Tag Archives: Elizabeth Moon

Review: The Speed of Dark, by Elizabeth Moon

The Speed of Dark, by Elizabeth MoonThe Speed of Dark, by Elizabeth Moon (Del Rey Books Mass Market Edition, 2005)

Spend some time in a high-functioning autistic man’s head, and you may be surprised at how much you relate.

Lou Arrendale is in his 30’s, employed with a small group of other autistic people in the computer division of a large pharmaceutical company. He works at pattern analysis, although he likely couldn’t tell you the purposes of the patterns he creates from what’s on his screen.

The time is our near future. Other than people using “handcomps” (hand-held computers – tablets, anyone?) the main evidence of technological advance is that many health issues, including autism, can now be treated at birth, and that people who can afford it can have life-extending treatments. Oh, and there’s more funding for space exploration again.

Lou was born before the new treatments came about, but far enough into our future that good therapies and alternative learning approaches were in place. He has learned the “rules” for social interaction. He sums it up on the first page of chapter one:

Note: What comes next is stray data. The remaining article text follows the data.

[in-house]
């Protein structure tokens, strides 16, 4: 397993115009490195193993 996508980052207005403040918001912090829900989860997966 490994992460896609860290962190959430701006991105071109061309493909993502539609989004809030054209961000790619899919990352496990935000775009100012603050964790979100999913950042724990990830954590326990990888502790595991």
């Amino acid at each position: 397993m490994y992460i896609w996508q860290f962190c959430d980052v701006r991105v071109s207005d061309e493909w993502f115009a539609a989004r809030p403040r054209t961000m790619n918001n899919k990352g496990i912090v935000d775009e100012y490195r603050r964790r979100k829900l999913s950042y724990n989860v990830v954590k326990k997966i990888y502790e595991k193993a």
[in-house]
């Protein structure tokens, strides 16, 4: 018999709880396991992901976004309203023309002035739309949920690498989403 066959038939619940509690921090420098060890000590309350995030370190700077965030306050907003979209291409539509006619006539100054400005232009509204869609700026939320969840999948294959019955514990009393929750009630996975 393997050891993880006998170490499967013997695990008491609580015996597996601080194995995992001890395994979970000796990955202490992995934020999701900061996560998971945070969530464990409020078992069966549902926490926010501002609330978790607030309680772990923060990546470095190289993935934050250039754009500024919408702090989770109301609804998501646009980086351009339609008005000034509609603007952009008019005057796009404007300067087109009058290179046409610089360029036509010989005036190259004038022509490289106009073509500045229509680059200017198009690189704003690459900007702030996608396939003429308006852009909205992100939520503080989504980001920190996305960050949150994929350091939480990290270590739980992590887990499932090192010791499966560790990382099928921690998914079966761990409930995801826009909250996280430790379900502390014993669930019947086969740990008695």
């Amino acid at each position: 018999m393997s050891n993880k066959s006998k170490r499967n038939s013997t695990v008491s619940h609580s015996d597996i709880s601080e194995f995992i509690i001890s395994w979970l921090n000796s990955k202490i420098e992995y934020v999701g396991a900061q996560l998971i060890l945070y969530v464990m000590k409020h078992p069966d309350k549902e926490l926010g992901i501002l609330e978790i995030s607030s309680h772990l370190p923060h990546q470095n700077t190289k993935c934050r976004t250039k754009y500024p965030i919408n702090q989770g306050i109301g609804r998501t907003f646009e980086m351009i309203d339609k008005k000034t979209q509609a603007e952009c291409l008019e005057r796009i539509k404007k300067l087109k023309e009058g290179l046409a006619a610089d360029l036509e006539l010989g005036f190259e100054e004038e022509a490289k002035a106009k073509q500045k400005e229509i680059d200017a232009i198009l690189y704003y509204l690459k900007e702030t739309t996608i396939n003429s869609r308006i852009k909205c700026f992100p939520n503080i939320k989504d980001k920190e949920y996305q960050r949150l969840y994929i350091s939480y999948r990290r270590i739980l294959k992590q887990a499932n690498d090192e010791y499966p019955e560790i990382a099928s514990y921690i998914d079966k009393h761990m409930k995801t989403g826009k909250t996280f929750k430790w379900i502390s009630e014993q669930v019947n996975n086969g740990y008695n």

“Everything in my life that I value has been gained at the cost of not saying what I really think and saying what they want me to say.”

Now he has the opportunity to try an experimental procedure that may reverse his autism. He’s content with his life, except for the way some people react to him. Should he submit to this opportunity? Does he want to? What if he’s “cured” but loses who he is?

The Speed of Dark is a fascinating look at the world through the eyes of someone who’s in some ways not so different from us “normal” people. Author Elizabeth Moon has an autistic son, and I assume the realistic feel of the book is based on her observations and research.

Lou and his autistic friends have been trained to act as normal as possible. Normal is happy. Normal is good. It doesn’t frighten people. Nobody told them that not all normal people are happy, good or un-frightening. Or that not all normal people like the same music or activities.

His work, his fencing practice (with “normals”), his research into the experimental procedure, all shape and grow Lou. He discovers that most of his brain really is the same as everyone else’s – that in fact he’s gifted at pattern analysis and capable of university-level learning. But he doesn’t like those things that act as barriers to his relationships with those around him.

This is a mainstream novel, with mild (and one instance of major) profanity. It also includes a scene in Lou’s church where the priest talks about one of Jesus’ healing miracles (John 5:1-15) and echoes Lou’s own question. Does he want to be healed? Even if the healing doesn’t look like he wants it to look? [The novel places this miracle at the Pool of Siloam instead of the Pool at Bethesda, but the priest’s theology is sound.]

Not just for science fiction fans, The Speed of Dark is for anyone interested in the search for identity and who at times feel they don’t fit in.